One of this summer’s hottest reads is Yaa Gyasi’s stunning debut, Homegoing. Two half sisters, unknown to each other, are born into different villages in eighteenth-century Ghana and experience profoundly different lives and legacies throughout subsequent generations.
If you are waiting for an available copy at a library, the below titles may help tide you over in the meantime.
THE TURNER HOUSE by Angela Flournoy
“The Turners have lived on Yarrow Street for over fifty years. Their house has seen thirteen children grown and gone–and some returned; it has seen the arrival of grandchildren, the fall of Detroit’s East Side, and the loss of a father. The house still stands despite abandoned lots, an embattled city, and the inevitable shift outward to the suburbs. But now, as ailing matriarch Viola finds herself forced to leave her home and move in with her eldest son, the family discovers that the house is worth just a tenth of its mortgage. The Turner children are called home to decide its fate and to reckon with how each of their pasts haunts–and shapes–their family’s future.”
ROOTS by Alex Haley
This poignant and powerful narrative tells the dramatic story of Kunta Kinte, snatched from freedom in Africa and brought by ship to America and slavery, and his descendants. Drawing on the oral traditions handed down in his family for generations, the author traces his origins back to the seventeen-year-old Kunta Kinte, who was abducted from his home in Gambia and transported as a slave to colonial America. In this account Haley provides an imaginative rendering of the lives of seven generations of black men and women.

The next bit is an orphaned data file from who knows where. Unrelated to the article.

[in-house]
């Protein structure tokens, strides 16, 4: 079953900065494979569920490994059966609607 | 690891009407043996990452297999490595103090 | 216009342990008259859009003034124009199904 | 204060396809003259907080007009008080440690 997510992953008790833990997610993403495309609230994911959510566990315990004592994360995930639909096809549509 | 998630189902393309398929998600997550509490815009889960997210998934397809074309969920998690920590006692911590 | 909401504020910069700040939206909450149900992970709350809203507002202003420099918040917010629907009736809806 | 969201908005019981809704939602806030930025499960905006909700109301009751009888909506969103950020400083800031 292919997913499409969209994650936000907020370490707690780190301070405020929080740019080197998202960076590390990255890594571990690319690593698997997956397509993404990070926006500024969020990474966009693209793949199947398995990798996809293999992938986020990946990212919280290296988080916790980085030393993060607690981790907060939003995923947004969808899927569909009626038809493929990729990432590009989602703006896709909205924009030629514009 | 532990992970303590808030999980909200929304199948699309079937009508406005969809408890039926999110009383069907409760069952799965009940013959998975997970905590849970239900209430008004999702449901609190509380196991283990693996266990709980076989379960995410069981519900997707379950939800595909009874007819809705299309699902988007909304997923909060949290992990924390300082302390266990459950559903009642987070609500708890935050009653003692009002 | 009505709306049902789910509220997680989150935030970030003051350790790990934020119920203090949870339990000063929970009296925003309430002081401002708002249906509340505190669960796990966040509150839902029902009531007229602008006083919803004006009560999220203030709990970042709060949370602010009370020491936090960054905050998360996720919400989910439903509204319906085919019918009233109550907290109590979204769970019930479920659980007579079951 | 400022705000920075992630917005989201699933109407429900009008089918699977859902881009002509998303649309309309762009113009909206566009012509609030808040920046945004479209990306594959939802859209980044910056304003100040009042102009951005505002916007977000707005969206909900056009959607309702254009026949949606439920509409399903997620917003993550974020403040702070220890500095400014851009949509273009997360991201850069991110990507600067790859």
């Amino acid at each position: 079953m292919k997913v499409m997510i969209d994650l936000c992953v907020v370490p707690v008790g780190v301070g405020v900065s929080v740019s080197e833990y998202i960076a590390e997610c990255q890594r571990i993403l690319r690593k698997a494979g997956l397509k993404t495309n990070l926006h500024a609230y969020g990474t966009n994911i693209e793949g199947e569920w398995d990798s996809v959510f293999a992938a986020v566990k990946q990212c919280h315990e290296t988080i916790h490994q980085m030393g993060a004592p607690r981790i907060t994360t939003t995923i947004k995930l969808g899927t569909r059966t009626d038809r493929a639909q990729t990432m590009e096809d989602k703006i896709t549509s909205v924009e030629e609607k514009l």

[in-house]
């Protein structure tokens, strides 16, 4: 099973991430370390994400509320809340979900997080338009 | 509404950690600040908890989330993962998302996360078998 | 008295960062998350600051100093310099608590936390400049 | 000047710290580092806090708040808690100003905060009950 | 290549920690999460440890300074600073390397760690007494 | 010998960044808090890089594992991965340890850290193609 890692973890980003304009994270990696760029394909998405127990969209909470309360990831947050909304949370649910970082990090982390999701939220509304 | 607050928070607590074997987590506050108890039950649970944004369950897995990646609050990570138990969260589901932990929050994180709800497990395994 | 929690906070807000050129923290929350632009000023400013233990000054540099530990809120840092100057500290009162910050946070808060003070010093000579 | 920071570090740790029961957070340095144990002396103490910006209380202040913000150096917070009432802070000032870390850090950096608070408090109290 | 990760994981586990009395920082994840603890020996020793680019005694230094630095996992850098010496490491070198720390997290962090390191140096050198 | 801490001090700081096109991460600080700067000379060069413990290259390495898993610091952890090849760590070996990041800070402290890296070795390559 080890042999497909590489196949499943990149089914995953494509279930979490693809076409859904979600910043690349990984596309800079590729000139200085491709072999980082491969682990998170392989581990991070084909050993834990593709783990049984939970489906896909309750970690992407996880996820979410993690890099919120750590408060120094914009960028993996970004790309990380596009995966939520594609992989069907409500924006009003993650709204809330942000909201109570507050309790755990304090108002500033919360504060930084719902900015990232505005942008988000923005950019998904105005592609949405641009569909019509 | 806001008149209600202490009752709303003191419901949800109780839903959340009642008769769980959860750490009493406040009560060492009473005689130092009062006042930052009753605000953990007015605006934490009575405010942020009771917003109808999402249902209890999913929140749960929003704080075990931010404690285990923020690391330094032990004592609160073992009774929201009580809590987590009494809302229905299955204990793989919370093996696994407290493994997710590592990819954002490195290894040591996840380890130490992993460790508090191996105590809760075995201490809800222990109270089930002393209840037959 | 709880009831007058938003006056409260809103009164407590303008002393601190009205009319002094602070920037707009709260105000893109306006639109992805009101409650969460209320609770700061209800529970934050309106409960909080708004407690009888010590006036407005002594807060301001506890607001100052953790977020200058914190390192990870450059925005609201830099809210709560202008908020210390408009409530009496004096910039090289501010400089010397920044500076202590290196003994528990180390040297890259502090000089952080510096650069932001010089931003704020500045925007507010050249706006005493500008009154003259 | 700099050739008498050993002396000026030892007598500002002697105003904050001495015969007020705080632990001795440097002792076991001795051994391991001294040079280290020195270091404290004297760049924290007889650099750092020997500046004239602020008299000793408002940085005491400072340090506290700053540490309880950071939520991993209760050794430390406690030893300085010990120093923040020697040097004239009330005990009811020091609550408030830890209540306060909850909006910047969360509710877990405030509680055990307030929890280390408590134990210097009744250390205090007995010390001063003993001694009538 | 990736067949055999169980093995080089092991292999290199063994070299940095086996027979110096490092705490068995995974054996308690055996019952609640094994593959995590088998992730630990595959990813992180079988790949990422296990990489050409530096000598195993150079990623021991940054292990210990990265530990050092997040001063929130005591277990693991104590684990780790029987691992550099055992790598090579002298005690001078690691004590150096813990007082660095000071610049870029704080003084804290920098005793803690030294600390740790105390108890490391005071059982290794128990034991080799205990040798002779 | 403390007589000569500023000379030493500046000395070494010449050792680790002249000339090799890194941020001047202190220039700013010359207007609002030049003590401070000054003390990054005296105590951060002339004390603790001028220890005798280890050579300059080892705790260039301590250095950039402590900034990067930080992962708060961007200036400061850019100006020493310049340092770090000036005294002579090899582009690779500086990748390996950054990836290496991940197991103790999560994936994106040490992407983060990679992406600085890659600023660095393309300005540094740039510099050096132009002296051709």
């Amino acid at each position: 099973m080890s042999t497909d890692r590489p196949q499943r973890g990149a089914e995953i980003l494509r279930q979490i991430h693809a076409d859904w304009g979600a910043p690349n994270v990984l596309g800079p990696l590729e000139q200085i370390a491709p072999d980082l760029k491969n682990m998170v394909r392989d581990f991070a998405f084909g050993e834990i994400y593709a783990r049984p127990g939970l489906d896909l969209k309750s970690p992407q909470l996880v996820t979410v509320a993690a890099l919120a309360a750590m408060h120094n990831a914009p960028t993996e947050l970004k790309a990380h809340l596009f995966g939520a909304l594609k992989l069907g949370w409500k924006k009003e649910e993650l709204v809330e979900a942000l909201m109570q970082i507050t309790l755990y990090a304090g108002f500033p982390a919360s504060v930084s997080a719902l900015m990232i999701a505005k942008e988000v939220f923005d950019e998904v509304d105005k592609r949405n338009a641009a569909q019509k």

CITIZENS CREEK by Lalita Tademy
Buying his freedom after serving as a translator during the American Indian wars, Cow Tom builds a remarkable life and legacy that is sustained by his courageous granddaughter.
TWELVE TRIBES OF HATTIE by Ayana Mathis
The story of an African American family held together with a mother’s grit and monumental courage.
THE DOOR OF NO RETURN: the history of Cape Coast Castle and the Atlantic slave trade by William St. Clair (Non-Fiction)
This book tells the grim story of Cape Coast Castle in present-day Ghana, the African headquarters of the British slave trade from 1664 to 1807. From this massive building on the Atlantic shore, countless men, women, and children were sold as slaves and carried away on slave ships, often to North America. Here we read about some of the people who lived, worked, or were imprisoned within the Castle, as well as about its construction and upkeep, the arrivals and departures of ships, and the negotiations with local African leaders.
If you didn’t pick up the June edition of the BookPage, featuring Yaa Gyasi, at the library, you can still catch this informative interview with the author online.